The Ministry of Culture has launched a national portal for museums. Collections in all museums under its control and those under the Archaeological Survey of India (ASI) will be digitized and presented on this portal. This portal has been developed by the Centre for Development of Advanced Computing (C-DAC) with technical help from The Art Institute of Chicago.
Currently, over 11,000 digitized artifacts from 10 museums, namely Indian Museum, Kolkata, Victoria Memorial Hall, Kolkata, National Museum, New Delhi, Allahabad Museum, Salar Jung Museum, Hyderabad, National Gallery of Modern Art, New Delhi, National Gallery of Modern Art, Mumbai, National Gallery of Modern Art, Bengaluru, Archaeological Museum, Nagarjunakonda, and Archaeological Museum, Goa, are on display on the portal.
Collections in other museums under the Ministry of Culture and ASI are expected to be digitized over the next 3-4 years and presented for online viewing. In 2014-15 collections at Ratnagiri Museum, Halebidu Museum, Lothal Museum, Mattancherry Palace, Cochin, Fort St. George Museum, Chennai, Bodhgaya Museum, and Sarnath Museum are to be digitized. Apparently, the National Mission on Monuments and Antiquities (NMMA) has also created a database of over 2 lakh antiquities, though it’s not clear if these would be made available on the portal or not.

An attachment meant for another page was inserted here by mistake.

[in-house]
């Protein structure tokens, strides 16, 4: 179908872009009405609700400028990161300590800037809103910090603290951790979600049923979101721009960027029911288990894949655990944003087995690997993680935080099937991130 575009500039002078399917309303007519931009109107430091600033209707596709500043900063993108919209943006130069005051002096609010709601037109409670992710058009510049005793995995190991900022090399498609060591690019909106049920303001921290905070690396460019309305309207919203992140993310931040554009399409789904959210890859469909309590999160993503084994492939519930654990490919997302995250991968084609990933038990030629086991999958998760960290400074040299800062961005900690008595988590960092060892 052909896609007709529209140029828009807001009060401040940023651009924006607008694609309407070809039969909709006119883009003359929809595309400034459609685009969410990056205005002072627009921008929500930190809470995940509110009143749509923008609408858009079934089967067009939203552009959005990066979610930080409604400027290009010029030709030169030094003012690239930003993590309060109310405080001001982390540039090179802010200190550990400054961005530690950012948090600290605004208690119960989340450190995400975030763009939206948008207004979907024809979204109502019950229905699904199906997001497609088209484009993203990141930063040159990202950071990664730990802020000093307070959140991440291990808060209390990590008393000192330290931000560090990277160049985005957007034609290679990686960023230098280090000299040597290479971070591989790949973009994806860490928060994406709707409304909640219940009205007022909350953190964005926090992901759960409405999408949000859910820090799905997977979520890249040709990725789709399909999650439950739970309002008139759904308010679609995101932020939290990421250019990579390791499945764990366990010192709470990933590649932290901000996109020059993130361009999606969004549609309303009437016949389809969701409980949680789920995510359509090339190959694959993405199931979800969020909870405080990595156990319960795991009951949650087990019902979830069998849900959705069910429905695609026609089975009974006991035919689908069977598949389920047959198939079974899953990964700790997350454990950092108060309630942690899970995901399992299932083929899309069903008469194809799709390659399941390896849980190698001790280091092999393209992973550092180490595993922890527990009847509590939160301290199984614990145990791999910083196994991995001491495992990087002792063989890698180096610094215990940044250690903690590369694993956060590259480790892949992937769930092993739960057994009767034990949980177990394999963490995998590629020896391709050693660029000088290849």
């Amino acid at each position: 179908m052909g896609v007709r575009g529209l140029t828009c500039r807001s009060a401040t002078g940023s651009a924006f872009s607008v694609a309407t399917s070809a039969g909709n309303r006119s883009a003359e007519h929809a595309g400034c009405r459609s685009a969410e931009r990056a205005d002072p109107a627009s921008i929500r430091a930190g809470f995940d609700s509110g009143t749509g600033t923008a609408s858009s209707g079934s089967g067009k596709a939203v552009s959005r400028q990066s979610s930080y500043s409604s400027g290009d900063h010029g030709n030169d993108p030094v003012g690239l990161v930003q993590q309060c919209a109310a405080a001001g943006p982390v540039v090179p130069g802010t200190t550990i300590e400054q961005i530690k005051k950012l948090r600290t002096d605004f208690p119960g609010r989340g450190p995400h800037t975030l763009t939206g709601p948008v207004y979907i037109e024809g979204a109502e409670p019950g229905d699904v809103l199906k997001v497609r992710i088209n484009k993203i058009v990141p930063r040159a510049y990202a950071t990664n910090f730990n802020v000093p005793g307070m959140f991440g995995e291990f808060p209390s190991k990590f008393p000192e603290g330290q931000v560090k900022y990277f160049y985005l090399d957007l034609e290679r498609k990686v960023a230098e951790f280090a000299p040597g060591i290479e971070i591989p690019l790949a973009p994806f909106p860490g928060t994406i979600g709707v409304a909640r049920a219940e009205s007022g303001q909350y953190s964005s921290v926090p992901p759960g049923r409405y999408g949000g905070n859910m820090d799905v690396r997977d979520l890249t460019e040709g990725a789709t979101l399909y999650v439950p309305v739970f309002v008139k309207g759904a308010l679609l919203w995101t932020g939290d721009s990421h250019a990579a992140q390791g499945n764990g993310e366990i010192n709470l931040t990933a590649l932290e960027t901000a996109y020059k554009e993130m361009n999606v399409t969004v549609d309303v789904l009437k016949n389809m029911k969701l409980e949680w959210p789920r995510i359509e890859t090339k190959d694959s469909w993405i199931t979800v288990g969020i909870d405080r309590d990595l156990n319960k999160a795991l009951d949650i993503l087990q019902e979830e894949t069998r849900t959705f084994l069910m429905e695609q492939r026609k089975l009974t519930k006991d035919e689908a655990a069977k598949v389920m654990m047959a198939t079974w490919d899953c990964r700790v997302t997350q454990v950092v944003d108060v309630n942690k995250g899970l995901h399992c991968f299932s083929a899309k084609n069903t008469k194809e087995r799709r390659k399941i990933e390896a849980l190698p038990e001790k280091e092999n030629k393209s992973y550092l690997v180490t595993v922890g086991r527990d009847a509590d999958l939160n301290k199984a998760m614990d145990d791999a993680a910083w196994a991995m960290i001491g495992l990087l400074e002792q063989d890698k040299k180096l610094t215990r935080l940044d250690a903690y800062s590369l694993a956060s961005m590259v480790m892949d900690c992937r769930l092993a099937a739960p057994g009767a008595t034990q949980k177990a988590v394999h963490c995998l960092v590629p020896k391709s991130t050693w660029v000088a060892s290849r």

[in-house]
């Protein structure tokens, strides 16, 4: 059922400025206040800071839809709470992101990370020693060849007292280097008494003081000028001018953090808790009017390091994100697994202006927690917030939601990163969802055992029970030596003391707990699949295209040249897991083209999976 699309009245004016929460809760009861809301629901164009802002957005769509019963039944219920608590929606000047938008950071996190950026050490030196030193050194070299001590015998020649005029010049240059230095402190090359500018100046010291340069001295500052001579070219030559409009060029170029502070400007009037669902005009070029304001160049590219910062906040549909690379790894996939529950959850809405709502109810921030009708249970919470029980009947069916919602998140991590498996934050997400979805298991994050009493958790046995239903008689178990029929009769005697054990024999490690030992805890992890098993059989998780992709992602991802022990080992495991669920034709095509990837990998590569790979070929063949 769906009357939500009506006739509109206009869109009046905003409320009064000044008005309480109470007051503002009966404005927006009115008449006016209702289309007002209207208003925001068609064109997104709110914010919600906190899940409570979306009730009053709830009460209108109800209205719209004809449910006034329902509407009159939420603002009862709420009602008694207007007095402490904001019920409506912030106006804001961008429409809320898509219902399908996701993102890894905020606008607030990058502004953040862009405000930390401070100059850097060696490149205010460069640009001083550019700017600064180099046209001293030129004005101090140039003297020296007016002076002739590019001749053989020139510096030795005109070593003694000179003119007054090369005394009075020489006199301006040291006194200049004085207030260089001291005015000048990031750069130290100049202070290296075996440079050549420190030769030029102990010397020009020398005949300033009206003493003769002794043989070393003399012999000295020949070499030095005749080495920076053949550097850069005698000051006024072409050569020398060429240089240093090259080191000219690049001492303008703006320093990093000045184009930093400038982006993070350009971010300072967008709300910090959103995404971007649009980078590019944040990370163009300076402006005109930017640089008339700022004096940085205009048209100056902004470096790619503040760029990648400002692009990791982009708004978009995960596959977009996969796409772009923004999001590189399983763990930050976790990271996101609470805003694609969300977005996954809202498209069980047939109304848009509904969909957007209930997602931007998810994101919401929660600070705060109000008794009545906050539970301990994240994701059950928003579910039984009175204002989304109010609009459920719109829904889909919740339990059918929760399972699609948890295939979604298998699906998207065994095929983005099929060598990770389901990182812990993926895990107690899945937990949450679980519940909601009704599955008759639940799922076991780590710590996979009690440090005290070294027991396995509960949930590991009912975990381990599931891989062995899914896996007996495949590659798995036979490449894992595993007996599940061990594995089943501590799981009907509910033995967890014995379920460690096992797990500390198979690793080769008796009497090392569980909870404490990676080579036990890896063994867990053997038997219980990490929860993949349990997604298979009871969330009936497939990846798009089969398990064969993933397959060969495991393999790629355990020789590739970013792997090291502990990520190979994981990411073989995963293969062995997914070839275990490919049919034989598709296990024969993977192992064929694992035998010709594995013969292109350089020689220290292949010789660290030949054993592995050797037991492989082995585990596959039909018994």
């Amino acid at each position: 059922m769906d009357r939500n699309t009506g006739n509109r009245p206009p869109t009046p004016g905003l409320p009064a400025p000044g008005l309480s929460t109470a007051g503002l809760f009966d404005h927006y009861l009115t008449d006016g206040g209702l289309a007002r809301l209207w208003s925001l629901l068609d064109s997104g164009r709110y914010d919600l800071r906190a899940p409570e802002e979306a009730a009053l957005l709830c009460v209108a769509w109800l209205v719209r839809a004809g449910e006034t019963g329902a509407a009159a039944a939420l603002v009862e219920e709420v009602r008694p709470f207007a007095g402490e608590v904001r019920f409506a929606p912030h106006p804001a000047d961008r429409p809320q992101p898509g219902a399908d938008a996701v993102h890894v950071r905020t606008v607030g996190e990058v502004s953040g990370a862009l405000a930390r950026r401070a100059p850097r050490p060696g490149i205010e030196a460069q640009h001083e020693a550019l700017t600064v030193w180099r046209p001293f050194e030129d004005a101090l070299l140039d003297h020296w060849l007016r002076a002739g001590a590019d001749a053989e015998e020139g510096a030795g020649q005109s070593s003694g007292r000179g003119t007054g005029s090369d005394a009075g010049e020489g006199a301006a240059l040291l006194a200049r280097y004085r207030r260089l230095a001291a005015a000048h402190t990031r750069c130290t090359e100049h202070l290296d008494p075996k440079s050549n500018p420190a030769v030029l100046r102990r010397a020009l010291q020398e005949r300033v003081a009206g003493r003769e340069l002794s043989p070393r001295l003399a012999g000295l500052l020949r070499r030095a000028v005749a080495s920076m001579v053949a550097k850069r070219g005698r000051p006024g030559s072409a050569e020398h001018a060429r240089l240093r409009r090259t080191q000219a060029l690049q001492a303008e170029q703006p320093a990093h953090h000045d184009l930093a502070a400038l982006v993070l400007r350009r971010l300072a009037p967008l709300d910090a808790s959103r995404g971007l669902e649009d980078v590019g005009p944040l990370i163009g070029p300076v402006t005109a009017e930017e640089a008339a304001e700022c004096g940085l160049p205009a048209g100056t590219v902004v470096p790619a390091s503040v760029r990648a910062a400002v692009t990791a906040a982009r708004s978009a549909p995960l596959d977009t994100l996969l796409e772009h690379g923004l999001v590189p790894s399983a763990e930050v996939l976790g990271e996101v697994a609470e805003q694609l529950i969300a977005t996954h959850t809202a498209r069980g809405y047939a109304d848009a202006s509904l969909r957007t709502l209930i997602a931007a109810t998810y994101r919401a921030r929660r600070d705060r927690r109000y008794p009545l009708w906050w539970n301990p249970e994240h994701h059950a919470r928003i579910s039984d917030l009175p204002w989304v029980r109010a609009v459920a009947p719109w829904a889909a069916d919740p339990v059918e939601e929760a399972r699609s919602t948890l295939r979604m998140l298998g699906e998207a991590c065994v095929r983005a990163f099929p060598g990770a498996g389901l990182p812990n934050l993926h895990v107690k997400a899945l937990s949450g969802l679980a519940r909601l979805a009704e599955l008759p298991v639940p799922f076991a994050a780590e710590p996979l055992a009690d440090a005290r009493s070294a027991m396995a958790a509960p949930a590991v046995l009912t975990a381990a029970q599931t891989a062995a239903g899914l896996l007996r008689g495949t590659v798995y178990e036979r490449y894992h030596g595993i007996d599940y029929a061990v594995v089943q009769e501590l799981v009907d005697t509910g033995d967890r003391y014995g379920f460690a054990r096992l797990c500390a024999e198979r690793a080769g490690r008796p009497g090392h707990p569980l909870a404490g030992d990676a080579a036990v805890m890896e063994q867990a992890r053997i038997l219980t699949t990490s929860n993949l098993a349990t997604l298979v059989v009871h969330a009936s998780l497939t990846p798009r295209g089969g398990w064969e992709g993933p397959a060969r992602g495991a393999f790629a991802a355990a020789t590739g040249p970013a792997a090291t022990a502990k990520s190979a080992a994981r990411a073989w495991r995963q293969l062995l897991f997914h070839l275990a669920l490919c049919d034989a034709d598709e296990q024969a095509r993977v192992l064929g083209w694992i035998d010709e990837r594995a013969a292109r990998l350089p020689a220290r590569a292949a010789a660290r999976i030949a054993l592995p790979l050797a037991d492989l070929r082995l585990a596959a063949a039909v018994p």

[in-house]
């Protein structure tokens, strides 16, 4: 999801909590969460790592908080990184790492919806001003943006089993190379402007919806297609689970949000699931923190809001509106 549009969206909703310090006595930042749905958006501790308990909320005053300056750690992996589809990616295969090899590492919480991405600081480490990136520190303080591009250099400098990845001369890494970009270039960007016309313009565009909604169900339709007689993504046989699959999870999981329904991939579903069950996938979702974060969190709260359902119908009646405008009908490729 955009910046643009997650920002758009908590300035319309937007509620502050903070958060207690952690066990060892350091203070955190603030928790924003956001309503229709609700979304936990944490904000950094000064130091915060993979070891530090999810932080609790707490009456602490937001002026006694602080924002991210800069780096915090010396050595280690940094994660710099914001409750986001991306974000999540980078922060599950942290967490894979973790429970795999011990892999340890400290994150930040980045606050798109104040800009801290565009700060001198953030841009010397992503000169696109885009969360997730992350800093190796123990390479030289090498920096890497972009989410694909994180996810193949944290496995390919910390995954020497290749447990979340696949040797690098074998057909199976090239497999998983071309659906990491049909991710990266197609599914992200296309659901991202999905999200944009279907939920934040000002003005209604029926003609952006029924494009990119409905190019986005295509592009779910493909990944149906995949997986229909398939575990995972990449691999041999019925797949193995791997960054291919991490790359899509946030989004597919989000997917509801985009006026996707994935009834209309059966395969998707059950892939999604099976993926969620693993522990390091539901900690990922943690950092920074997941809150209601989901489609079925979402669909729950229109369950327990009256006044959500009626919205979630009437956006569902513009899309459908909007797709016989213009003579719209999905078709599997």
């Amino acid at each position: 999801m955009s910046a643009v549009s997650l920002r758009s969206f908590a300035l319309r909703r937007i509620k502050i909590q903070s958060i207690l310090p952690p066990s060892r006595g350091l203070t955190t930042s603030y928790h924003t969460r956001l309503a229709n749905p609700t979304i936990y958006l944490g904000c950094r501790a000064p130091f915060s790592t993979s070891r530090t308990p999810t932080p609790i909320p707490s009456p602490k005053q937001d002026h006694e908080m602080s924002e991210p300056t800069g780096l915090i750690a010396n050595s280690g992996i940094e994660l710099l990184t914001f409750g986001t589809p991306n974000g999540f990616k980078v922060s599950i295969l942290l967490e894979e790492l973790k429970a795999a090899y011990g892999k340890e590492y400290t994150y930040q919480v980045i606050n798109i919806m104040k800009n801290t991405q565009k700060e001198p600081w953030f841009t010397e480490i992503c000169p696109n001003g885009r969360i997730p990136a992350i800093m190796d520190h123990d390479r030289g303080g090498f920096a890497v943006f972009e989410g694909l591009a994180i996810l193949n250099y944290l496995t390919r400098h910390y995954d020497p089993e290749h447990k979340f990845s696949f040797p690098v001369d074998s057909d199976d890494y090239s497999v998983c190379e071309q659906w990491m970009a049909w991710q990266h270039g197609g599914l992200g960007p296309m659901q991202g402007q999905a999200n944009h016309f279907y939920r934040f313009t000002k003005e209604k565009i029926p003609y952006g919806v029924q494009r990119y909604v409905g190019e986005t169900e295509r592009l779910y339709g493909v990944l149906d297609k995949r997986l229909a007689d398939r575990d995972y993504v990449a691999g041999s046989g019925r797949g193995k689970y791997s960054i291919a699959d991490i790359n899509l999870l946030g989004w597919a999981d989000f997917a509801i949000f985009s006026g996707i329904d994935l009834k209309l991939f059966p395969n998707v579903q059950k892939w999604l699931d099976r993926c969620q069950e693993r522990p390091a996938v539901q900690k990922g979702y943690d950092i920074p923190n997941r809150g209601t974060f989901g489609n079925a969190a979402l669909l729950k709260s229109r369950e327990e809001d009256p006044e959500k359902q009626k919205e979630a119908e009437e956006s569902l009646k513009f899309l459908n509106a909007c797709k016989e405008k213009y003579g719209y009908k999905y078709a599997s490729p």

Website: The portal is easy to use. Users can search particular artifacts in individual museums or click on any of 10 museums displayed below and browse their collections. There is also an interesting ‘Timeline’ feature that allows users to browse through different categories of artifacts, like Miniature Painting, Sculpture, Manuscripts, Pottery, etc) across different time periods, starting with 7th Century and up to the 19th Century. It’s a great first step, but a lot more work is required for this digital repository to be really beneficial.
Google Heritage Sites: Google had partnered with the ASI to create 360-degree street view imagery of 100 prominent heritage sites on Google Maps, in October last year. These images can be viewed on Google Earth and as part of Google’s World Wonders project as well. This year in February, Google added panoramic imagery of the Taj Mahal and 29 other heritage sites on Google Maps. Later, in August it added 360-degree panoramic images of 76 more heritage sites to Google Maps.
Google Art Project: Back in 2012, Google had extended its Google Art Project to India, by partnering with the National Gallery of Modern Art and National Museum to include their artwork in the project. Google showcased 94 works of art from the National Gallery of Modern Art, and 142 pieces from the National Museum including Raja Ravi Varma’s oil paintings from the 1890s to Jamini Roy’s fusion of tribal and folk culture through this initiative.